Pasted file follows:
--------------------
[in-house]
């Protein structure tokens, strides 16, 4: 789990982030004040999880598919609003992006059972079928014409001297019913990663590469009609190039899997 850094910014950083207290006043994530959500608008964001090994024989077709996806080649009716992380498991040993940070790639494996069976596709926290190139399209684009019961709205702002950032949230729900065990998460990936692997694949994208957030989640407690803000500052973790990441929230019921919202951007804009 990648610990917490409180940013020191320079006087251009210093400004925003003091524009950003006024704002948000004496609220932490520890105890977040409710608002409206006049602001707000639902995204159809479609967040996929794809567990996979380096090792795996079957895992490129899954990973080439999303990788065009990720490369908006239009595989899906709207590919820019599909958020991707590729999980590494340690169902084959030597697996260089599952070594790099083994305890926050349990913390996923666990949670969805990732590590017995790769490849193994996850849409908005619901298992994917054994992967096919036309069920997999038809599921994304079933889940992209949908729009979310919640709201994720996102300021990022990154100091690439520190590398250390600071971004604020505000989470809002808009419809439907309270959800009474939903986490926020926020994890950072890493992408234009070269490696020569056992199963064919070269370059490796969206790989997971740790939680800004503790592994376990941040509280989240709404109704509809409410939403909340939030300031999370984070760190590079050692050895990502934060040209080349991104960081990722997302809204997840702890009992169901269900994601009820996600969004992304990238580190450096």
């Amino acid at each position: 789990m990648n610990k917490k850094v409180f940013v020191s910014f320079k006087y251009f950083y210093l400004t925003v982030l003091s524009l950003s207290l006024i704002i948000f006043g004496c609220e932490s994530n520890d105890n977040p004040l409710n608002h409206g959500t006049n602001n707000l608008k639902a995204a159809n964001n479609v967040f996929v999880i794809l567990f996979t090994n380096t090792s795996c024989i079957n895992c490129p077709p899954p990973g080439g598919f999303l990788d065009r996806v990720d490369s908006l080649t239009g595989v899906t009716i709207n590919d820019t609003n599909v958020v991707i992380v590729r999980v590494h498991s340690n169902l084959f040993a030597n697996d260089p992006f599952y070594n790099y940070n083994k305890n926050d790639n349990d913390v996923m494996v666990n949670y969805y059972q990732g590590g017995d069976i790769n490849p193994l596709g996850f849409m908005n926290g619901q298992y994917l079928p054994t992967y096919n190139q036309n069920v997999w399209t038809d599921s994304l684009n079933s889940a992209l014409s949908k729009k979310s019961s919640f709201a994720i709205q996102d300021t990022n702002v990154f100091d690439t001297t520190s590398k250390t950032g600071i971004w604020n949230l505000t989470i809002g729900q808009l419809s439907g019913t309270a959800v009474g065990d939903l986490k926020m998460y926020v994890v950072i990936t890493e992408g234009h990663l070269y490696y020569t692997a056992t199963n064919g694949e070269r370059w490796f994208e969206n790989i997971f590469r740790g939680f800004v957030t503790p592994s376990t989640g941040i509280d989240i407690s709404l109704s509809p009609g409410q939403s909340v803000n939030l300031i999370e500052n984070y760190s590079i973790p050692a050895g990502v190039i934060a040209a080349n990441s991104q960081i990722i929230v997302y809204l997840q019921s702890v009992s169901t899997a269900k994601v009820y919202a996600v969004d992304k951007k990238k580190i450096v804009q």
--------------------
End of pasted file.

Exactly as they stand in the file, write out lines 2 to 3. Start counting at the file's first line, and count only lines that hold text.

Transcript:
């Protein structure tokens, strides 16, 4: 789990982030004040999880598919609003992006059972079928014409001297019913990663590469009609190039899997 850094910014950083207290006043994530959500608008964001090994024989077709996806080649009716992380498991040993940070790639494996069976596709926290190139399209684009019961709205702002950032949230729900065990998460990936692997694949994208957030989640407690803000500052973790990441929230019921919202951007804009 990648610990917490409180940013020191320079006087251009210093400004925003003091524009950003006024704002948000004496609220932490520890105890977040409710608002409206006049602001707000639902995204159809479609967040996929794809567990996979380096090792795996079957895992490129899954990973080439999303990788065009990720490369908006239009595989899906709207590919820019599909958020991707590729999980590494340690169902084959030597697996260089599952070594790099083994305890926050349990913390996923666990949670969805990732590590017995790769490849193994996850849409908005619901298992994917054994992967096919036309069920997999038809599921994304079933889940992209949908729009979310919640709201994720996102300021990022990154100091690439520190590398250390600071971004604020505000989470809002808009419809439907309270959800009474939903986490926020926020994890950072890493992408234009070269490696020569056992199963064919070269370059490796969206790989997971740790939680800004503790592994376990941040509280989240709404109704509809409410939403909340939030300031999370984070760190590079050692050895990502934060040209080349991104960081990722997302809204997840702890009992169901269900994601009820996600969004992304990238580190450096």
């Amino acid at each position: 789990m990648n610990k917490k850094v409180f940013v020191s910014f320079k006087y251009f950083y210093l400004t925003v982030l003091s524009l950003s207290l006024i704002i948000f006043g004496c609220e932490s994530n520890d105890n977040p004040l409710n608002h409206g959500t006049n602001n707000l608008k639902a995204a159809n964001n479609v967040f996929v999880i794809l567990f996979t090994n380096t090792s795996c024989i079957n895992c490129p077709p899954p990973g080439g598919f999303l990788d065009r996806v990720d490369s908006l080649t239009g595989v899906t009716i709207n590919d820019t609003n599909v958020v991707i992380v590729r999980v590494h498991s340690n169902l084959f040993a030597n697996d260089p992006f599952y070594n790099y940070n083994k305890n926050d790639n349990d913390v996923m494996v666990n949670y969805y059972q990732g590590g017995d069976i790769n490849p193994l596709g996850f849409m908005n926290g619901q298992y994917l079928p054994t992967y096919n190139q036309n069920v997999w399209t038809d599921s994304l684009n079933s889940a992209l014409s949908k729009k979310s019961s919640f709201a994720i709205q996102d300021t990022n702002v990154f100091d690439t001297t520190s590398k250390t950032g600071i971004w604020n949230l505000t989470i809002g729900q808009l419809s439907g019913t309270a959800v009474g065990d939903l986490k926020m998460y926020v994890v950072i990936t890493e992408g234009h990663l070269y490696y020569t692997a056992t199963n064919g694949e070269r370059w490796f994208e969206n790989i997971f590469r740790g939680f800004v957030t503790p592994s376990t989640g941040i509280d989240i407690s709404l109704s509809p009609g409410q939403s909340v803000n939030l300031i999370e500052n984070y760190s590079i973790p050692a050895g990502v190039i934060a040209a080349n990441s991104q960081i990722i929230v997302y809204l997840q019921s702890v009992s169901t899997a269900k994601v009820y919202a996600v969004d992304k951007k990238k580190i450096v804009q």